1. They Serve People First, Not God
Most of the ministries of the church revolve around people serving other people in some capacity, whether it is teaching, children's ministries, youth, senior adults and many more, but ultimately we should be serving God and His purposes in the church and community through those functions. When we serve only other people, we tend to become focused on results, numbers, progress, and reputation. When we plan events, outreach, and new ministries and only a few people show, we get disappointed and regret signing up. Volunteers burn out because the glorious results they had hoped for didn't pan out. They wanted people to see them serving and get at least a little credit, but none was given. They put in the time to prepare and no one seemed to care, so they stop trying. All these have happened many times because volunteers (and staff for that matter) are focused on the people and not on serving God. Jesus tells a story in Luke 17:7-10 that fits well with this:
"Suppose one of you has a servant plowing or looking after the sheep. Will he say to the servant when he comes in from the field, 'Come along now and sit down to eat'? Won't he rather say, 'Prepare my supper, get yourself ready and wait on me while I eat and drink; after that you may eat and drink'? Will he thank the servant because he did what he was told to do? So you also, when you have done everything you were told to do, should say, 'We are unworthy servants; we have only done our duty.'"At the end of the day, we are God's servants, and our reward comes from Him. Let's try and remember we serve God first, and through His strength we serve others.
2. They Are Spiritually Dry
Baptists (the people I know and love) are professional fakers when it comes to their spiritual condition. We can preach and teach it all day, but the reality is that relatively few in our congregations have a strong, personal relationship with Jesus. For whatever reason, personal Bible study, prayer, and reflection just don't happen during the week, so many come to church empty and expect God to do something amazing. He still has the power to do so, but the Spirit is ready to work when we are ready to receive Him, listen to Him, and respond to Him. Many volunteers fall into the trap of going through the motions and planning a lesson and being on time to serve, but throughout the week they have experienced little spiritual growth. God can certainly use a volunteer position to ignite spiritual growth, but often volunteers enter into a role unprepared and with an empty spiritual gas tank. When a volunteer coasts on fumes, they will eventually run out of energy. Many volunteers have to miss Bible studies or even worship services because of their roles, so it is even more important that they prioritize their relationship with Jesus at home before they step into a volunteer role at church. Just before the verses above, Jesus says the famous line, "If you have faith as small as a mustard seed, you can say to this mulberry tree, 'be uprooted and planted into the sea,' and it will obey you." (Luke 17:6) This issue is about priority - our relationship with God is first, and then out of that flows a joyful attitude and a willingness to serve others despite any other circumstances.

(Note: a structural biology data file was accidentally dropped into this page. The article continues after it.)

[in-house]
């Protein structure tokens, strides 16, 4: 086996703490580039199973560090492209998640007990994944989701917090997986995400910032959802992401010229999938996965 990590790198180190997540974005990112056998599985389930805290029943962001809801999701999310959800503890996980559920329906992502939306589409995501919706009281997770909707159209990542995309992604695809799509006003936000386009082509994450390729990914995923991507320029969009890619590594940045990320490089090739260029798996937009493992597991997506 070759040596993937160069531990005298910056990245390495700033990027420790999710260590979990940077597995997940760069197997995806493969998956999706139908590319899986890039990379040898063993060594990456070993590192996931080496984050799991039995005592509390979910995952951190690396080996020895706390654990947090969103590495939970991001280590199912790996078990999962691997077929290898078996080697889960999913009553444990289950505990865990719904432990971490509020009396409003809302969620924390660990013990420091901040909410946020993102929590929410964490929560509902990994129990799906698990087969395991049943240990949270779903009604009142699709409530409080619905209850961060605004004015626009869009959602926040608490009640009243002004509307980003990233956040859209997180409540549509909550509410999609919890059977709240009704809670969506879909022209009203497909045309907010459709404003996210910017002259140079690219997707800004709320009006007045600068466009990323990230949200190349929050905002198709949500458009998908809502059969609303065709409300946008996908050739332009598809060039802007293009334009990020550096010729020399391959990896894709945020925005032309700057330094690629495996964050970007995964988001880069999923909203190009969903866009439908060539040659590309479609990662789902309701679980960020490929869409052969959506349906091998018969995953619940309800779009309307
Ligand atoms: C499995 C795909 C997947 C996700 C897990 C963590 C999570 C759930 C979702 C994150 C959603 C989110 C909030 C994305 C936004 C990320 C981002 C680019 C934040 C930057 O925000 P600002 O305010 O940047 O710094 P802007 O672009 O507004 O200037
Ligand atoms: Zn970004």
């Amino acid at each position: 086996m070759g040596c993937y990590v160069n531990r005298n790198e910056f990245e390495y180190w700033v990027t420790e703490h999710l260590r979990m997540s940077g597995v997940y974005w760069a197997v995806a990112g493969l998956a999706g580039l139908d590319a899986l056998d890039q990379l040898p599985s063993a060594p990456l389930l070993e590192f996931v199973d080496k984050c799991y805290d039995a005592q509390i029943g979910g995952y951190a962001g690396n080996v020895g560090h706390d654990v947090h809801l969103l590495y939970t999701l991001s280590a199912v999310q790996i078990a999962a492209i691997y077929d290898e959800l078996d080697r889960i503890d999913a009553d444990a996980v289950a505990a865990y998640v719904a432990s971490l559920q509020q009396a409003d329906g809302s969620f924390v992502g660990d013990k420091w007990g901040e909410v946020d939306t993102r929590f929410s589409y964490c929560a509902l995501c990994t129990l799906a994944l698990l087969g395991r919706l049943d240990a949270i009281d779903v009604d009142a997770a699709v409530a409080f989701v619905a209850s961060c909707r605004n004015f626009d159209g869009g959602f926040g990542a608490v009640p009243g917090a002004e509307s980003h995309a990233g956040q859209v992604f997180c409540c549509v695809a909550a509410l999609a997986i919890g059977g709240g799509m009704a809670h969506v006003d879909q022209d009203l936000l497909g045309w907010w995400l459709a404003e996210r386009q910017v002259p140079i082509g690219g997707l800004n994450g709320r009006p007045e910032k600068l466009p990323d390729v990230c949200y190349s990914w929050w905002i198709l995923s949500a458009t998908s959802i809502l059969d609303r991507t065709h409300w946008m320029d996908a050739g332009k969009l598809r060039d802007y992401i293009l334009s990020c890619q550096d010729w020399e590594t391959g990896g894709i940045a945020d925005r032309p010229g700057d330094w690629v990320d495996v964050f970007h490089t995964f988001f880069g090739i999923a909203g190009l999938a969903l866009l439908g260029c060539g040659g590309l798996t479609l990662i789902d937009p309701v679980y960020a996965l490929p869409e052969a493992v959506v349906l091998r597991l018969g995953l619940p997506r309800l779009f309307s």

3. They Are Overworked and Under-Appreciated
The reality of most church situations is that about twenty percent of the people do about ninety percent of the work. Those statistics are sad, but true for many. The Sabbath concept is foreign to most Americans, and the idea that we need a time of rest to reflect on what God has done and what He will do in the future has abandoned most of us. Pastors and ministers often forget that our volunteers are unpaid workers, and most of them have busy schedules throughout the week with jobs, kids, and other activities. Having a week off, or a short break from a particular area of service allows volunteers to simply be a church member every once in a while so that they can refresh and reconnect with God and others. Incentives and bribes should not be necessary, but a simple thank you and a show of appreciation for their dedication is always welcomed by our workers. They know that they should not expect earthly rewards, but sometimes a little appreciation goes a long way to maintaining devoted, enthusiastic volunteers in ministry.
4. They Are Simply Unqualified for the Position
I hate to say it, but sometimes volunteers are not cut out for a certain role. They are not gifted, experienced, or skilled but still feel compelled to serve in some way. God bless their motivation, but as leaders we understand that qualified, effective leaders will be able to impact others. I am a firm believer in training and I also believe strongly that God will provide what is needed for a particular area of service. This is why we must offer training and consistently build up our volunteers so that even those who are more unqualified can find their place and serve as prepared and joyful volunteers. Practically, volunteers entering into a new area of service shouldn't be thrown in the fire at week one; give them a couple weeks to observe and watch how ministries and classes are done. They may even need more time than that. A little patience and guidance often can take a volunteer with little experience and transform them into the most motivated and excited volunteers a church has!
Finding great help is possible, and with a little planning, prayer, and preparation, leaders have the necessary tools to develop motivated volunteers who can experience God's grace and glory each week as they serve the church and serve others in Jesus' name.